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Interview: Isa Pearl Ritchie talks about Fishing for Māui

Updated: Jul 15, 2018


Isa Ritchie is a Wellington based writer. She grew up as a Pākehā child in a bicultural family and Māori was her first written language. She has completed a PhD on food sovereignty in Aotearoa and is the fourth generation in her family to achieve a PhD. She is passionate about food, wellbeing and social justice. Since completing her PhD, Isa now works as a social policy advisor in the public service. Isa has written for the Pantograph Punch, the Spinoff, Organic NZ. Fishing for Māui is her second novel.

Isa talks to NZ Booklovers about Fishing for Māui


Tell us a little about Fishing for Māui.

Fishing for Māui is a novel with themes around food, family, and mental illness. It is also about identity, cultural disconnection, and a quest to reconnect with culture through mythology - that is where Māui come in. The story is told from the perspectives of five main characters and four more minor characters, each is on their own journey, and they are all connected by being part of the same whānau. The stories converge around a crisis that one family member goes through.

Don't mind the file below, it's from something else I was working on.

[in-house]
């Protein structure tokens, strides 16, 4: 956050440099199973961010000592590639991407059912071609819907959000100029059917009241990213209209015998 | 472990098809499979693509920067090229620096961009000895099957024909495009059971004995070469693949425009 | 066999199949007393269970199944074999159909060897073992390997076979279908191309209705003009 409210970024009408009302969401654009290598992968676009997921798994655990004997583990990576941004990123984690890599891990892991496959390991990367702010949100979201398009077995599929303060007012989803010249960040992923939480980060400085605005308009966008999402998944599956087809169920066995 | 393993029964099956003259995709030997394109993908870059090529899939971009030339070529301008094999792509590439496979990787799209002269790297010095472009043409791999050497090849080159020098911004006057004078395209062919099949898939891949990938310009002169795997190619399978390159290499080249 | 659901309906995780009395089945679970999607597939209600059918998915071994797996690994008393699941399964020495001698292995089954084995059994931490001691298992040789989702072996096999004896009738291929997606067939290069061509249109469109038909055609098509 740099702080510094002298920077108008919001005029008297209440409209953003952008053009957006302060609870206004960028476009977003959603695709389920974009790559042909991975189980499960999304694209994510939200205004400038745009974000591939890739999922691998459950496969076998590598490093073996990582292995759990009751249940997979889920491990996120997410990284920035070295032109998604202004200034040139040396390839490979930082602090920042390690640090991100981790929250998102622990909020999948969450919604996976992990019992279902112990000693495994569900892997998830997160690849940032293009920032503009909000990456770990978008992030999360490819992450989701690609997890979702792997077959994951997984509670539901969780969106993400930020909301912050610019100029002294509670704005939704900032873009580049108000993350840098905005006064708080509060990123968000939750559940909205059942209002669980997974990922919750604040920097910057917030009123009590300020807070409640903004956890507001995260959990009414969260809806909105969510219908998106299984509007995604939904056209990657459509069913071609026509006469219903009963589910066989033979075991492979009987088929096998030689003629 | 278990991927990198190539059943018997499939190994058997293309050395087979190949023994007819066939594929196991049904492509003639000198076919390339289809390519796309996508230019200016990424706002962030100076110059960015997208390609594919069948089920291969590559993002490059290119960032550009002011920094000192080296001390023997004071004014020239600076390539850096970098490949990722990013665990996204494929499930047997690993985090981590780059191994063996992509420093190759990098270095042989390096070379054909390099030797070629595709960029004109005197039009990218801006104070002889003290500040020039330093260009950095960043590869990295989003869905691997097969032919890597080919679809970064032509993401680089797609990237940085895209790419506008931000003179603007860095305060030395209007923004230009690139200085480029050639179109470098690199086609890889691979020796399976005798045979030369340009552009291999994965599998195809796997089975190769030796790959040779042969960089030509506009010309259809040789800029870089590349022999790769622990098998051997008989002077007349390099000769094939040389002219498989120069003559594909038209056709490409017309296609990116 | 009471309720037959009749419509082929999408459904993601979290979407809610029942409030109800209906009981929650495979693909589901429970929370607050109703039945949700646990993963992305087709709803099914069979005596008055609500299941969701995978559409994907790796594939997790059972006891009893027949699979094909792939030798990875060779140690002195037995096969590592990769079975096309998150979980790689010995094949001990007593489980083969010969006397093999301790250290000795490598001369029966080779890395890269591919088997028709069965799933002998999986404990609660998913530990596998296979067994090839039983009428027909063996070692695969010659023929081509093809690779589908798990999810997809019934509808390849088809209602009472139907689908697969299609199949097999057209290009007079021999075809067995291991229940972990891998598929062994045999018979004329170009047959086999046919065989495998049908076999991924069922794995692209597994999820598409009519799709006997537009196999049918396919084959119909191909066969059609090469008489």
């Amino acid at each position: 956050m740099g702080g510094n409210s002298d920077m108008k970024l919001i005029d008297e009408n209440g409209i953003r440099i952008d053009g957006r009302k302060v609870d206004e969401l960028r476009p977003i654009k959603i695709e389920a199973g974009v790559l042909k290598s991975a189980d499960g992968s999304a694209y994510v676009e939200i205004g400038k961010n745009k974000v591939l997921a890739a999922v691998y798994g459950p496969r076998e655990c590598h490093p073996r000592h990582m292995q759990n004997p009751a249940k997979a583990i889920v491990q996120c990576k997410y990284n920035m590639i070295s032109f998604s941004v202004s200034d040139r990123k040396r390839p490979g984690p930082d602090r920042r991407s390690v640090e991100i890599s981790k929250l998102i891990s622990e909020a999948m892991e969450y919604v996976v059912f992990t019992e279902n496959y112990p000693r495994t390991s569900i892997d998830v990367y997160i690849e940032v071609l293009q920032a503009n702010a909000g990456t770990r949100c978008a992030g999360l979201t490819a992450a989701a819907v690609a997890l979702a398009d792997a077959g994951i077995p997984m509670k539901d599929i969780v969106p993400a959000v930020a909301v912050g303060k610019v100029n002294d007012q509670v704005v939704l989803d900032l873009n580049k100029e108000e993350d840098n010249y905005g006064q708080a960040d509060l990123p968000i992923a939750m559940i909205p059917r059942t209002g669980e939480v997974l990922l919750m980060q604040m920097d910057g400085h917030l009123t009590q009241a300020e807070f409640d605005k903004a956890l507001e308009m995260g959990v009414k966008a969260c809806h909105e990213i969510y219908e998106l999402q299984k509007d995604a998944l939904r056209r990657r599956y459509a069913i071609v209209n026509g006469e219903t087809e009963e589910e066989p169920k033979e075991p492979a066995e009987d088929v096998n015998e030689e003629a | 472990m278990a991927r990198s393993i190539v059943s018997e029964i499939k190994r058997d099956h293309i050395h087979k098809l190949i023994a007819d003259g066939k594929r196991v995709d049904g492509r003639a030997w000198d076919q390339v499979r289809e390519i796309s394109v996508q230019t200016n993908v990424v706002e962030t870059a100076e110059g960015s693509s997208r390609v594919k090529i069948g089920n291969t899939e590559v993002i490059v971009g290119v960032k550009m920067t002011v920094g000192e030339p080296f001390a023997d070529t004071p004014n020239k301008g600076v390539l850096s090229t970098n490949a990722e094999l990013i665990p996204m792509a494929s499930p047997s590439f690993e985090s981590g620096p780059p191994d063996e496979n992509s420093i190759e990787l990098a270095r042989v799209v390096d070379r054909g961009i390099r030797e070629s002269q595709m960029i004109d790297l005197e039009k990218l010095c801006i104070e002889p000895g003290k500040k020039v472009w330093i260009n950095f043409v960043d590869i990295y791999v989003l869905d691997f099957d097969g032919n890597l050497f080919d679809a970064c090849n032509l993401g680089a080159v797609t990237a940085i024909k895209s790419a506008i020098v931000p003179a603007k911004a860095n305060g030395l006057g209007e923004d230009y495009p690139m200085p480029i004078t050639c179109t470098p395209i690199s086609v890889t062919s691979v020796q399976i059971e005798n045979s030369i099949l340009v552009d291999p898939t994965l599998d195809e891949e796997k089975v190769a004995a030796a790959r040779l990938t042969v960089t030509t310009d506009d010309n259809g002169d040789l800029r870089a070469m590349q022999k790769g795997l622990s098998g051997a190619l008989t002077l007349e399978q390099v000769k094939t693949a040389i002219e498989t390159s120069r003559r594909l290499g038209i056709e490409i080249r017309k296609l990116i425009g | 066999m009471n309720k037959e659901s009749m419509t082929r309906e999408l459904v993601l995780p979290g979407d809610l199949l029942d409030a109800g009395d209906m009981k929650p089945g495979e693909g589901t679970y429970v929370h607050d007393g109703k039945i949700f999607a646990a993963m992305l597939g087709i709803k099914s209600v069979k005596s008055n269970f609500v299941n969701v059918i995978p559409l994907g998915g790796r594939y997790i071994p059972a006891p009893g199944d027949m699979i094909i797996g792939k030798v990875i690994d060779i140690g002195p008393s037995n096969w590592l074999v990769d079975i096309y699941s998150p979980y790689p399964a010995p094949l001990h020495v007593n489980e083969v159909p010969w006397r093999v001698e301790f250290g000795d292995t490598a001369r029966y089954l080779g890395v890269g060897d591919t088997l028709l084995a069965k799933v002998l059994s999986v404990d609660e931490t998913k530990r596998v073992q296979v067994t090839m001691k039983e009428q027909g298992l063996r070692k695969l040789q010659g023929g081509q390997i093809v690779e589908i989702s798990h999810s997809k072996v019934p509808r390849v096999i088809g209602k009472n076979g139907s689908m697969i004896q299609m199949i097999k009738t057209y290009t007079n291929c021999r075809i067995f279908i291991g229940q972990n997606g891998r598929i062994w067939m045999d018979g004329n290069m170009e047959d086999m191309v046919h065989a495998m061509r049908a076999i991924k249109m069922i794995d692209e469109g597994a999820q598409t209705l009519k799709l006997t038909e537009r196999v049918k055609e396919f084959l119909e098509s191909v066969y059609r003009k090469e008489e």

What inspired you to write this book?

The idea for this book was sparked from an experience that my own family went through where one member had a break down that was unexpected and frightening, but also fascinating. What I found interesting was how everyone had a very different perspective and experience. I couldn't write about my own family because it would violate the privacy of family members, so I spent a long time developing the characters and the story to capture the uniqueness of the situation if it had happened in a different family. Many of the events in the novel are based on real events, but they are happening in a different context. I had also been wanting to write fiction that was related to my food research, so I also drew heavily on this. I love reading novels where I learn things so I wanted to incorporate understandings from my research into the novel.


What research was involved?